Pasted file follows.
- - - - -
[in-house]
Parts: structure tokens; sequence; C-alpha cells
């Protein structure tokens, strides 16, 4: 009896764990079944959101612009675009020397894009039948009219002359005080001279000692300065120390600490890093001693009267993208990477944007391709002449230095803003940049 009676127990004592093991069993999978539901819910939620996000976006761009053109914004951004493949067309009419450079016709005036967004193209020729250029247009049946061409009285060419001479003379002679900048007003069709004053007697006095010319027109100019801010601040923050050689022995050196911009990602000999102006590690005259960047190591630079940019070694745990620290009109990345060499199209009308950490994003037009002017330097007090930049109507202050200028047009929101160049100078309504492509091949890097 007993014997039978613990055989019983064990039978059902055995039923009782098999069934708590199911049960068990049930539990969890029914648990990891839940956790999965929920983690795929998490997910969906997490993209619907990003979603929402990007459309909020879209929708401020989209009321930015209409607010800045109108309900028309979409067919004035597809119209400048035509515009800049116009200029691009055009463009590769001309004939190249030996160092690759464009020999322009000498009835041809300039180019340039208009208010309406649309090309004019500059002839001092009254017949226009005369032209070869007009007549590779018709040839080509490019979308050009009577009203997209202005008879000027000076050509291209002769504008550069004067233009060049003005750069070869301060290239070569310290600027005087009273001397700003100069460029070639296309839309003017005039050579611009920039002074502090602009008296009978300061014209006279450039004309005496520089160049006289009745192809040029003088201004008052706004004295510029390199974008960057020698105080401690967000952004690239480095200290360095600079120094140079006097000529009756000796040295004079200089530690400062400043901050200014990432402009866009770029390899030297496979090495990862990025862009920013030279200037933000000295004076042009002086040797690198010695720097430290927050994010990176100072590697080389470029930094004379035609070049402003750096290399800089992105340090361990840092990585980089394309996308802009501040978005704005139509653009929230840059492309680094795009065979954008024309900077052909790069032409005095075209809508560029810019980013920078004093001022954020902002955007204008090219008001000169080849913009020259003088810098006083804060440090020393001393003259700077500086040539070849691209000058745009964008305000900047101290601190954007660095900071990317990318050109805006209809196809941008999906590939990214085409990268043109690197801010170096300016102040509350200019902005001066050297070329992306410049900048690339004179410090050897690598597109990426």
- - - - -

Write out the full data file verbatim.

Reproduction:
[in-house]
Parts: structure tokens; sequence; C-alpha cells
């Protein structure tokens, strides 16, 4: 009896764990079944959101612009675009020397894009039948009219002359005080001279000692300065120390600490890093001693009267993208990477944007391709002449230095803003940049 009676127990004592093991069993999978539901819910939620996000976006761009053109914004951004493949067309009419450079016709005036967004193209020729250029247009049946061409009285060419001479003379002679900048007003069709004053007697006095010319027109100019801010601040923050050689022995050196911009990602000999102006590690005259960047190591630079940019070694745990620290009109990345060499199209009308950490994003037009002017330097007090930049109507202050200028047009929101160049100078309504492509091949890097 007993014997039978613990055989019983064990039978059902055995039923009782098999069934708590199911049960068990049930539990969890029914648990990891839940956790999965929920983690795929998490997910969906997490993209619907990003979603929402990007459309909020879209929708401020989209009321930015209409607010800045109108309900028309979409067919004035597809119209400048035509515009800049116009200029691009055009463009590769001309004939190249030996160092690759464009020999322009000498009835041809300039180019340039208009208010309406649309090309004019500059002839001092009254017949226009005369032209070869007009007549590779018709040839080509490019979308050009009577009203997209202005008879000027000076050509291209002769504008550069004067233009060049003005750069070869301060290239070569310290600027005087009273001397700003100069460029070639296309839309003017005039050579611009920039002074502090602009008296009978300061014209006279450039004309005496520089160049006289009745192809040029003088201004008052706004004295510029390199974008960057020698105080401690967000952004690239480095200290360095600079120094140079006097000529009756000796040295004079200089530690400062400043901050200014990432402009866009770029390899030297496979090495990862990025862009920013030279200037933000000295004076042009002086040797690198010695720097430290927050994010990176100072590697080389470029930094004379035609070049402003750096290399800089992105340090361990840092990585980089394309996308802009501040978005704005139509653009929230840059492309680094795009065979954008024309900077052909790069032409005095075209809508560029810019980013920078004093001022954020902002955007204008090219008001000169080849913009020259003088810098006083804060440090020393001393003259700077500086040539070849691209000058745009964008305000900047101290601190954007660095900071990317990318050109805006209809196809941008999906590939990214085409990268043109690197801010170096300016102040509350200019902005001066050297070329992306410049900048690339004179410090050897690598597109990426």